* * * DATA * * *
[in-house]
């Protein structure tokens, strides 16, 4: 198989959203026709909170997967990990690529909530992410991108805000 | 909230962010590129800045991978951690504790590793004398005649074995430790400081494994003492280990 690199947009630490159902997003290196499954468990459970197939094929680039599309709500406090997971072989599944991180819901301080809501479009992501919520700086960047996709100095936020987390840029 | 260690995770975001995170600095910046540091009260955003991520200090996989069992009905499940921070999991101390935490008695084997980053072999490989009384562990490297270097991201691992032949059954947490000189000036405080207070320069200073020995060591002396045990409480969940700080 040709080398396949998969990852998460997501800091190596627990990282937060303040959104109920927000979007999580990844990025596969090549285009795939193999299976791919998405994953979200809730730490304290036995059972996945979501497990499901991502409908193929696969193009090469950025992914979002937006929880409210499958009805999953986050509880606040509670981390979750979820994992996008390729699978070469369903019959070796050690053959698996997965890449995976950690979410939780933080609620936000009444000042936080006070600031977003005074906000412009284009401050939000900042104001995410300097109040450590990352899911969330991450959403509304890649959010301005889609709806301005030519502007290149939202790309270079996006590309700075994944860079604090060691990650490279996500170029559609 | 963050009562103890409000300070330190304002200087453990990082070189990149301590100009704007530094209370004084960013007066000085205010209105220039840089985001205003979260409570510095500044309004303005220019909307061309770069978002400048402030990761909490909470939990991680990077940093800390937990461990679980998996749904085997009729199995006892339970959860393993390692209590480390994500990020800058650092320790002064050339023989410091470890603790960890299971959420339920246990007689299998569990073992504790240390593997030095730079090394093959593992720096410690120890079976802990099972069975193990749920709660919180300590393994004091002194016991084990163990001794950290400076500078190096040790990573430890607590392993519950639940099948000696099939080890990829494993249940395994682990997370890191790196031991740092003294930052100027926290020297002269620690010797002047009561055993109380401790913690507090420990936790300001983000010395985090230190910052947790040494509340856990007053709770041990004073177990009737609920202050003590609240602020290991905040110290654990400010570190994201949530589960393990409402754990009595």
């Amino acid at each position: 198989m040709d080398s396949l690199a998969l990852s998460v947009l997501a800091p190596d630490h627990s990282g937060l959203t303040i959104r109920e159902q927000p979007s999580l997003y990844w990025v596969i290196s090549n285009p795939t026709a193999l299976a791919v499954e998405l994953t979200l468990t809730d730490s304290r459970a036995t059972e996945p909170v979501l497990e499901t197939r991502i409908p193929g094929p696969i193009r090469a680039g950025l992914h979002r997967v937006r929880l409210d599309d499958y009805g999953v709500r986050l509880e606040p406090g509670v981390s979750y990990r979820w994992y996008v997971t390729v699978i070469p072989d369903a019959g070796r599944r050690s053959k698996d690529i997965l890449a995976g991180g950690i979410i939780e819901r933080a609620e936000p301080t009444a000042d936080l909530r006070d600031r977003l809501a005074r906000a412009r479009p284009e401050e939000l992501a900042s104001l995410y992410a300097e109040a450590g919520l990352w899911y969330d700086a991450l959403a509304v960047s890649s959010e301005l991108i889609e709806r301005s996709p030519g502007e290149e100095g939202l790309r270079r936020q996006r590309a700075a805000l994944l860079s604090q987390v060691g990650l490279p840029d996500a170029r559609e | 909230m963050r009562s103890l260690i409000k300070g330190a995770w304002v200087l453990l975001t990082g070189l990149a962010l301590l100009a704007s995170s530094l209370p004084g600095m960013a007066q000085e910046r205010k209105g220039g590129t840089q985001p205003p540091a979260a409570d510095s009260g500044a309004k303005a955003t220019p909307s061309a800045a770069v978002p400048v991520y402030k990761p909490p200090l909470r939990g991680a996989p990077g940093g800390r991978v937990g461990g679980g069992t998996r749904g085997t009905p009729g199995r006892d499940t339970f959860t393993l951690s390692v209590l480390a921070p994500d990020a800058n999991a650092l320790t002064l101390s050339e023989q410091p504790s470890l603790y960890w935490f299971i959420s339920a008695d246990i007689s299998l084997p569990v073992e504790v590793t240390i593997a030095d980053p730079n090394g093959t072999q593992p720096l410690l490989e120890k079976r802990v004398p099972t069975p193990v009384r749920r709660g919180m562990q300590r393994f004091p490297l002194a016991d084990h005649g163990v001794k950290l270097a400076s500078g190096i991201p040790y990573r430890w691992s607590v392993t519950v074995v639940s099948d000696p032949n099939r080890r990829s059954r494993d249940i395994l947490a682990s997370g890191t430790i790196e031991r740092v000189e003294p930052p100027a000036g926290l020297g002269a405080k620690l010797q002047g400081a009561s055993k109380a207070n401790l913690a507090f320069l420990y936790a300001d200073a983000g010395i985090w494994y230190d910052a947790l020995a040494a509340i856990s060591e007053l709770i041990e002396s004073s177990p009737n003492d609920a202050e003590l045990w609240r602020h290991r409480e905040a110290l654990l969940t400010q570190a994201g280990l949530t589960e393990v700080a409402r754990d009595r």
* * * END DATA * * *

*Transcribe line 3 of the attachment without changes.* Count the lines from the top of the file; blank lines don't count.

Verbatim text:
């Amino acid at each position: 198989m040709d080398s396949l690199a998969l990852s998460v947009l997501a800091p190596d630490h627990s990282g937060l959203t303040i959104r109920e159902q927000p979007s999580l997003y990844w990025v596969i290196s090549n285009p795939t026709a193999l299976a791919v499954e998405l994953t979200l468990t809730d730490s304290r459970a036995t059972e996945p909170v979501l497990e499901t197939r991502i409908p193929g094929p696969i193009r090469a680039g950025l992914h979002r997967v937006r929880l409210d599309d499958y009805g999953v709500r986050l509880e606040p406090g509670v981390s979750y990990r979820w994992y996008v997971t390729v699978i070469p072989d369903a019959g070796r599944r050690s053959k698996d690529i997965l890449a995976g991180g950690i979410i939780e819901r933080a609620e936000p301080t009444a000042d936080l909530r006070d600031r977003l809501a005074r906000a412009r479009p284009e401050e939000l992501a900042s104001l995410y992410a300097e109040a450590g919520l990352w899911y969330d700086a991450l959403a509304v960047s890649s959010e301005l991108i889609e709806r301005s996709p030519g502007e290149e100095g939202l790309r270079r936020q996006r590309a700075a805000l994944l860079s604090q987390v060691g990650l490279p840029d996500a170029r559609e | 909230m963050r009562s103890l260690i409000k300070g330190a995770w304002v200087l453990l975001t990082g070189l990149a962010l301590l100009a704007s995170s530094l209370p004084g600095m960013a007066q000085e910046r205010k209105g220039g590129t840089q985001p205003p540091a979260a409570d510095s009260g500044a309004k303005a955003t220019p909307s061309a800045a770069v978002p400048v991520y402030k990761p909490p200090l909470r939990g991680a996989p990077g940093g800390r991978v937990g461990g679980g069992t998996r749904g085997t009905p009729g199995r006892d499940t339970f959860t393993l951690s390692v209590l480390a921070p994500d990020a800058n999991a650092l320790t002064l101390s050339e023989q410091p504790s470890l603790y960890w935490f299971i959420s339920a008695d246990i007689s299998l084997p569990v073992e504790v590793t240390i593997a030095d980053p730079n090394g093959t072999q593992p720096l410690l490989e120890k079976r802990v004398p099972t069975p193990v009384r749920r709660g919180m562990q300590r393994f004091p490297l002194a016991d084990h005649g163990v001794k950290l270097a400076s500078g190096i991201p040790y990573r430890w691992s607590v392993t519950v074995v639940s099948d000696p032949n099939r080890r990829s059954r494993d249940i395994l947490a682990s997370g890191t430790i790196e031991r740092v000189e003294p930052p100027a000036g926290l020297g002269a405080k620690l010797q002047g400081a009561s055993k109380a207070n401790l913690a507090f320069l420990y936790a300001d200073a983000g010395i985090w494994y230190d910052a947790l020995a040494a509340i856990s060591e007053l709770i041990e002396s004073s177990p009737n003492d609920a202050e003590l045990w609240r602020h290991r409480e905040a110290l654990l969940t400010q570190a994201g280990l949530t589960e393990v700080a409402r754990d009595r």